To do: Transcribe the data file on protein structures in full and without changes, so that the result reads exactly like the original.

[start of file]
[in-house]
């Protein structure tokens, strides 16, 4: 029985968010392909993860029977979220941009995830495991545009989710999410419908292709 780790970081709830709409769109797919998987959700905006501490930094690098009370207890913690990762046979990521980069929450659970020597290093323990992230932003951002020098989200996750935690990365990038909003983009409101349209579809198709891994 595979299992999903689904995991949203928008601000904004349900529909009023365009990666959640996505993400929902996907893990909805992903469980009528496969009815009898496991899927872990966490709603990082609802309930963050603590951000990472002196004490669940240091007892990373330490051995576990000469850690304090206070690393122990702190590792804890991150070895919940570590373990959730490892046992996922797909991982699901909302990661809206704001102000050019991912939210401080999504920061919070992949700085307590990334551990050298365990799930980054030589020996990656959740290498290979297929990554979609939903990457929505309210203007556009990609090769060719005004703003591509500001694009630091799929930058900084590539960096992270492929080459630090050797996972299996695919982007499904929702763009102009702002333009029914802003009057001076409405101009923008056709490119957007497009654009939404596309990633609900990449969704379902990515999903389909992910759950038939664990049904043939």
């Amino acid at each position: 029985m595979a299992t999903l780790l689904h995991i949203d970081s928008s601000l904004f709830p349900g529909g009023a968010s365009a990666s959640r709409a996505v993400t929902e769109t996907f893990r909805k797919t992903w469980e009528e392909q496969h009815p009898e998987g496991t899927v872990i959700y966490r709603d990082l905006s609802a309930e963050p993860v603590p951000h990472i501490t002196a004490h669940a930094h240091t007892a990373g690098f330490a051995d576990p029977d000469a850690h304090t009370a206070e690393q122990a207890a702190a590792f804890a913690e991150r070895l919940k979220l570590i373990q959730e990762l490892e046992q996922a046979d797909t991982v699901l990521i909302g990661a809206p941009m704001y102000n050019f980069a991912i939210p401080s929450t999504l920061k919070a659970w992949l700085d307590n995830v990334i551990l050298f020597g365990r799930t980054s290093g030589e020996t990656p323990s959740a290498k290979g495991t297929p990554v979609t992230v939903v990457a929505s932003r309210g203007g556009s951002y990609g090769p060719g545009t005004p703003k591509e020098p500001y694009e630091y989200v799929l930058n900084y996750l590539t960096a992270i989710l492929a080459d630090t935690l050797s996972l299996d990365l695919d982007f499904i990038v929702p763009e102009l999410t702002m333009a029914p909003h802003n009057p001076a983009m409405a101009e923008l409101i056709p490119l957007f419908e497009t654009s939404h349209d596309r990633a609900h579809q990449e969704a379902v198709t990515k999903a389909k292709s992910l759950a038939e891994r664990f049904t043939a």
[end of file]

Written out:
[in-house]
């Protein structure tokens, strides 16, 4: 029985968010392909993860029977979220941009995830495991545009989710999410419908292709 780790970081709830709409769109797919998987959700905006501490930094690098009370207890913690990762046979990521980069929450659970020597290093323990992230932003951002020098989200996750935690990365990038909003983009409101349209579809198709891994 595979299992999903689904995991949203928008601000904004349900529909009023365009990666959640996505993400929902996907893990909805992903469980009528496969009815009898496991899927872990966490709603990082609802309930963050603590951000990472002196004490669940240091007892990373330490051995576990000469850690304090206070690393122990702190590792804890991150070895919940570590373990959730490892046992996922797909991982699901909302990661809206704001102000050019991912939210401080999504920061919070992949700085307590990334551990050298365990799930980054030589020996990656959740290498290979297929990554979609939903990457929505309210203007556009990609090769060719005004703003591509500001694009630091799929930058900084590539960096992270492929080459630090050797996972299996695919982007499904929702763009102009702002333009029914802003009057001076409405101009923008056709490119957007497009654009939404596309990633609900990449969704379902990515999903389909992910759950038939664990049904043939």
């Amino acid at each position: 029985m595979a299992t999903l780790l689904h995991i949203d970081s928008s601000l904004f709830p349900g529909g009023a968010s365009a990666s959640r709409a996505v993400t929902e769109t996907f893990r909805k797919t992903w469980e009528e392909q496969h009815p009898e998987g496991t899927v872990i959700y966490r709603d990082l905006s609802a309930e963050p993860v603590p951000h990472i501490t002196a004490h669940a930094h240091t007892a990373g690098f330490a051995d576990p029977d000469a850690h304090t009370a206070e690393q122990a207890a702190a590792f804890a913690e991150r070895l919940k979220l570590i373990q959730e990762l490892e046992q996922a046979d797909t991982v699901l990521i909302g990661a809206p941009m704001y102000n050019f980069a991912i939210p401080s929450t999504l920061k919070a659970w992949l700085d307590n995830v990334i551990l050298f020597g365990r799930t980054s290093g030589e020996t990656p323990s959740a290498k290979g495991t297929p990554v979609t992230v939903v990457a929505s932003r309210g203007g556009s951002y990609g090769p060719g545009t005004p703003k591509e020098p500001y694009e630091y989200v799929l930058n900084y996750l590539t960096a992270i989710l492929a080459d630090t935690l050797s996972l299996d990365l695919d982007f499904i990038v929702p763009e102009l999410t702002m333009a029914p909003h802003n009057p001076a983009m409405a101009e923008l409101i056709p490119l957007f419908e497009t654009s939404h349209d596309r990633a609900h579809q990449e969704a379902v198709t990515k999903a389909k292709s992910l759950a038939e891994r664990f049904t043939a």